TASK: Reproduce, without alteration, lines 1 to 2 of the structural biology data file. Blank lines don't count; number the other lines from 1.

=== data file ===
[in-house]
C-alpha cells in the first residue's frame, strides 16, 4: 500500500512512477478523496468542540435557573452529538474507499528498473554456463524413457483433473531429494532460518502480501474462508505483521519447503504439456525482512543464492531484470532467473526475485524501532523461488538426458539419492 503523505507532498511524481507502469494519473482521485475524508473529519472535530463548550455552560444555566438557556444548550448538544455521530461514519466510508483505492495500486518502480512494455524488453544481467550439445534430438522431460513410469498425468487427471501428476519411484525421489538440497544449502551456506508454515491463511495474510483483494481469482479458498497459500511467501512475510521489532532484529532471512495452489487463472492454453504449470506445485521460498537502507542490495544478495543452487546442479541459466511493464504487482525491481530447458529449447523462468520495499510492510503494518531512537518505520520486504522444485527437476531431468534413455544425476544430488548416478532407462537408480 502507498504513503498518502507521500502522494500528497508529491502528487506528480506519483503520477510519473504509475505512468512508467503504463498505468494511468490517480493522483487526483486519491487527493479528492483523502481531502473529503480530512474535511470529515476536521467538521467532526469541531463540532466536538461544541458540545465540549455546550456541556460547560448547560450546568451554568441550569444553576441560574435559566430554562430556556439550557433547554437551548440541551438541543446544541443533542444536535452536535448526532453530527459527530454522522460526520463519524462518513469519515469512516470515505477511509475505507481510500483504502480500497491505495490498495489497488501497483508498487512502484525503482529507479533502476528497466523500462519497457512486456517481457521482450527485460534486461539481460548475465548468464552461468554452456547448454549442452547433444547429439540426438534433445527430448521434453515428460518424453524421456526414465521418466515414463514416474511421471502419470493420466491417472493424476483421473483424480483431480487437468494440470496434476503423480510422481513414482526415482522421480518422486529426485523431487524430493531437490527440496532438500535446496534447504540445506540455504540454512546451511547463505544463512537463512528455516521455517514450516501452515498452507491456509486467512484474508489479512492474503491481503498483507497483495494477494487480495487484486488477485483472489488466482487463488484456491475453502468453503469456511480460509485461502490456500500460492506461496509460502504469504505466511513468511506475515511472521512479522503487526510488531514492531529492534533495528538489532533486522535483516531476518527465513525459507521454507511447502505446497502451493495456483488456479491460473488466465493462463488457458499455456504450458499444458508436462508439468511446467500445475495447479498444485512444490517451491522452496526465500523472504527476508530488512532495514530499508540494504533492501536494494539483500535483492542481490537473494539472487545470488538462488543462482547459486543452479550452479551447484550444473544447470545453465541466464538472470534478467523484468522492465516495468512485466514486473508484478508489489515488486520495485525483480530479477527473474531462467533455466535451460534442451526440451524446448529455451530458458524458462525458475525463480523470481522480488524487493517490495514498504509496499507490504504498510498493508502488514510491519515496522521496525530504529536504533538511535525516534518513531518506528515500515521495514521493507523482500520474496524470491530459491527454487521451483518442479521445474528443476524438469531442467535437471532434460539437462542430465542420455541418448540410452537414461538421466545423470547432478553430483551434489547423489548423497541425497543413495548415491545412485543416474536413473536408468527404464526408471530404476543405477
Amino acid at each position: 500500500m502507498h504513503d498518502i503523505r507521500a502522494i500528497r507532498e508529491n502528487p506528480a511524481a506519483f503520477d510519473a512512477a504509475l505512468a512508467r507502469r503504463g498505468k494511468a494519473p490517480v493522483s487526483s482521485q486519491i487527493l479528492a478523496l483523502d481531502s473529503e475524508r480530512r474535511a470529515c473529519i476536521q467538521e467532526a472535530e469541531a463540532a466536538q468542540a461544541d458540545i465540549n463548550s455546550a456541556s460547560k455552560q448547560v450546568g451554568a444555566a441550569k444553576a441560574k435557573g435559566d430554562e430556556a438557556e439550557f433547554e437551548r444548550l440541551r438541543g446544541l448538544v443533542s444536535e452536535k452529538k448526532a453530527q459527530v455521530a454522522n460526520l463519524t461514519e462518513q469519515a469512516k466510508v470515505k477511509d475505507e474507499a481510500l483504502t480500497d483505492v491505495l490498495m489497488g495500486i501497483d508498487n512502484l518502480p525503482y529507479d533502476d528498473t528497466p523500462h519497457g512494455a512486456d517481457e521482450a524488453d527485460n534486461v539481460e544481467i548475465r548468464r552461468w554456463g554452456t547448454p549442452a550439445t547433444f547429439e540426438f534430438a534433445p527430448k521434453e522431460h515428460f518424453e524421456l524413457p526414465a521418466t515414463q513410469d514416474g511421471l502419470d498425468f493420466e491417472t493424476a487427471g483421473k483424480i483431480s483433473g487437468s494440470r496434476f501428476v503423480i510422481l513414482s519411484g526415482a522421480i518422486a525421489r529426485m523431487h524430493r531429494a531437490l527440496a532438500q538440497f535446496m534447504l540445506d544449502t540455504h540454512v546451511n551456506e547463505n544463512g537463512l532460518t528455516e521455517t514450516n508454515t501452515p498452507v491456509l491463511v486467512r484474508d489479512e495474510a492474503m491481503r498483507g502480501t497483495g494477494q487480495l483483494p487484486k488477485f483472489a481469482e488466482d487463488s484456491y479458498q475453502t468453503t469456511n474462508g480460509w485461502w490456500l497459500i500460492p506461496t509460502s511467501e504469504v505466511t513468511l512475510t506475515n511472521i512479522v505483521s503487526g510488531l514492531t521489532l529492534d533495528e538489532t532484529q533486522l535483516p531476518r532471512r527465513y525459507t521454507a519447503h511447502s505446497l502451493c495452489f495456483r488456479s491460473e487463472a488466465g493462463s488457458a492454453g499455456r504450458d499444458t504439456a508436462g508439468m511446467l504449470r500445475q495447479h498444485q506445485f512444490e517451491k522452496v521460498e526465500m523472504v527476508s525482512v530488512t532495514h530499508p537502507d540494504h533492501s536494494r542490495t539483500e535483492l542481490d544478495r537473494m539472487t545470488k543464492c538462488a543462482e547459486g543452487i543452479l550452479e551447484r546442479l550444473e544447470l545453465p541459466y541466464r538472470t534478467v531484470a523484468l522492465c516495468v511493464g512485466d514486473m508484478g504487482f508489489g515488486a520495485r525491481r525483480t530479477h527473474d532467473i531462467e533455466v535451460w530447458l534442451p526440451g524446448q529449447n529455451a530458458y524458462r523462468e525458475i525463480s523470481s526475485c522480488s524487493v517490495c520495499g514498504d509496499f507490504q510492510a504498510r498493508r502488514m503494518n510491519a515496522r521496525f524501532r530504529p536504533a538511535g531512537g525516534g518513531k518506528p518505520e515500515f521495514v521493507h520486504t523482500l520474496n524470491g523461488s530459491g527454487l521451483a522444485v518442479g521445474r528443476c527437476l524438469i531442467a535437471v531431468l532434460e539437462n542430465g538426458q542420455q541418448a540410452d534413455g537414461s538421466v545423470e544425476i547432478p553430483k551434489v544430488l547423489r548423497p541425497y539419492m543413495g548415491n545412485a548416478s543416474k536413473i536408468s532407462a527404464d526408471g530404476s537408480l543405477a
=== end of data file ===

[in-house]
C-alpha cells in the first residue's frame, strides 16, 4: 500500500512512477478523496468542540435557573452529538474507499528498473554456463524413457483433473531429494532460518502480501474462508505483521519447503504439456525482512543464492531484470532467473526475485524501532523461488538426458539419492 503523505507532498511524481507502469494519473482521485475524508473529519472535530463548550455552560444555566438557556444548550448538544455521530461514519466510508483505492495500486518502480512494455524488453544481467550439445534430438522431460513410469498425468487427471501428476519411484525421489538440497544449502551456506508454515491463511495474510483483494481469482479458498497459500511467501512475510521489532532484529532471512495452489487463472492454453504449470506445485521460498537502507542490495544478495543452487546442479541459466511493464504487482525491481530447458529449447523462468520495499510492510503494518531512537518505520520486504522444485527437476531431468534413455544425476544430488548416478532407462537408480 502507498504513503498518502507521500502522494500528497508529491502528487506528480506519483503520477510519473504509475505512468512508467503504463498505468494511468490517480493522483487526483486519491487527493479528492483523502481531502473529503480530512474535511470529515476536521467538521467532526469541531463540532466536538461544541458540545465540549455546550456541556460547560448547560450546568451554568441550569444553576441560574435559566430554562430556556439550557433547554437551548440541551438541543446544541443533542444536535452536535448526532453530527459527530454522522460526520463519524462518513469519515469512516470515505477511509475505507481510500483504502480500497491505495490498495489497488501497483508498487512502484525503482529507479533502476528497466523500462519497457512486456517481457521482450527485460534486461539481460548475465548468464552461468554452456547448454549442452547433444547429439540426438534433445527430448521434453515428460518424453524421456526414465521418466515414463514416474511421471502419470493420466491417472493424476483421473483424480483431480487437468494440470496434476503423480510422481513414482526415482522421480518422486529426485523431487524430493531437490527440496532438500535446496534447504540445506540455504540454512546451511547463505544463512537463512528455516521455517514450516501452515498452507491456509486467512484474508489479512492474503491481503498483507497483495494477494487480495487484486488477485483472489488466482487463488484456491475453502468453503469456511480460509485461502490456500500460492506461496509460502504469504505466511513468511506475515511472521512479522503487526510488531514492531529492534533495528538489532533486522535483516531476518527465513525459507521454507511447502505446497502451493495456483488456479491460473488466465493462463488457458499455456504450458499444458508436462508439468511446467500445475495447479498444485512444490517451491522452496526465500523472504527476508530488512532495514530499508540494504533492501536494494539483500535483492542481490537473494539472487545470488538462488543462482547459486543452479550452479551447484550444473544447470545453465541466464538472470534478467523484468522492465516495468512485466514486473508484478508489489515488486520495485525483480530479477527473474531462467533455466535451460534442451526440451524446448529455451530458458524458462525458475525463480523470481522480488524487493517490495514498504509496499507490504504498510498493508502488514510491519515496522521496525530504529536504533538511535525516534518513531518506528515500515521495514521493507523482500520474496524470491530459491527454487521451483518442479521445474528443476524438469531442467535437471532434460539437462542430465542420455541418448540410452537414461538421466545423470547432478553430483551434489547423489548423497541425497543413495548415491545412485543416474536413473536408468527404464526408471530404476543405477